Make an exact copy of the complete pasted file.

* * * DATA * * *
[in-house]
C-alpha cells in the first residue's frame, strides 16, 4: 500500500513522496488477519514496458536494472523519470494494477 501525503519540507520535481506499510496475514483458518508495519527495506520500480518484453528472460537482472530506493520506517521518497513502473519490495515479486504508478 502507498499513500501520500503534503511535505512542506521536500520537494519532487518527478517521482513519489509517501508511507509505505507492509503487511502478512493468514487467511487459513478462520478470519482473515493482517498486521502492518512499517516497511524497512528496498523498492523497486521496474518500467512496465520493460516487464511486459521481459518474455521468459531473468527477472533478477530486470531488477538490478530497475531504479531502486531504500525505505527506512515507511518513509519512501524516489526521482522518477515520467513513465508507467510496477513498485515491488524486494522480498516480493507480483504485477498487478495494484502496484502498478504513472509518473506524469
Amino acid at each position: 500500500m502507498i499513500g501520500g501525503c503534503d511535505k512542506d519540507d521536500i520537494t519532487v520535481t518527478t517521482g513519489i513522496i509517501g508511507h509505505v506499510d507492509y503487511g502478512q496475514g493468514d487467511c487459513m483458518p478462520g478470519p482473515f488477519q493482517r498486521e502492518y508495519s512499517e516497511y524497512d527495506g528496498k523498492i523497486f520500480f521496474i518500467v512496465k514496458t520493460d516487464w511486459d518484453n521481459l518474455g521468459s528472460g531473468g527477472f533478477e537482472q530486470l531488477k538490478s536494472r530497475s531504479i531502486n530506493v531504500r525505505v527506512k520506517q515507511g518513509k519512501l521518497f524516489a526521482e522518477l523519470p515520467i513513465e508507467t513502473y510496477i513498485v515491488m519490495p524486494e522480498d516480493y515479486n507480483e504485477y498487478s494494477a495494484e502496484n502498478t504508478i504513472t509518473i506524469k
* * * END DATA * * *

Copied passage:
[in-house]
C-alpha cells in the first residue's frame, strides 16, 4: 500500500513522496488477519514496458536494472523519470494494477 501525503519540507520535481506499510496475514483458518508495519527495506520500480518484453528472460537482472530506493520506517521518497513502473519490495515479486504508478 502507498499513500501520500503534503511535505512542506521536500520537494519532487518527478517521482513519489509517501508511507509505505507492509503487511502478512493468514487467511487459513478462520478470519482473515493482517498486521502492518512499517516497511524497512528496498523498492523497486521496474518500467512496465520493460516487464511486459521481459518474455521468459531473468527477472533478477530486470531488477538490478530497475531504479531502486531504500525505505527506512515507511518513509519512501524516489526521482522518477515520467513513465508507467510496477513498485515491488524486494522480498516480493507480483504485477498487478495494484502496484502498478504513472509518473506524469
Amino acid at each position: 500500500m502507498i499513500g501520500g501525503c503534503d511535505k512542506d519540507d521536500i520537494t519532487v520535481t518527478t517521482g513519489i513522496i509517501g508511507h509505505v506499510d507492509y503487511g502478512q496475514g493468514d487467511c487459513m483458518p478462520g478470519p482473515f488477519q493482517r498486521e502492518y508495519s512499517e516497511y524497512d527495506g528496498k523498492i523497486f520500480f521496474i518500467v512496465k514496458t520493460d516487464w511486459d518484453n521481459l518474455g521468459s528472460g531473468g527477472f533478477e537482472q530486470l531488477k538490478s536494472r530497475s531504479i531502486n530506493v531504500r525505505v527506512k520506517q515507511g518513509k519512501l521518497f524516489a526521482e522518477l523519470p515520467i513513465e508507467t513502473y510496477i513498485v515491488m519490495p524486494e522480498d516480493y515479486n507480483e504485477y498487478s494494477a495494484e502496484n502498478t504508478i504513472t509518473i506524469k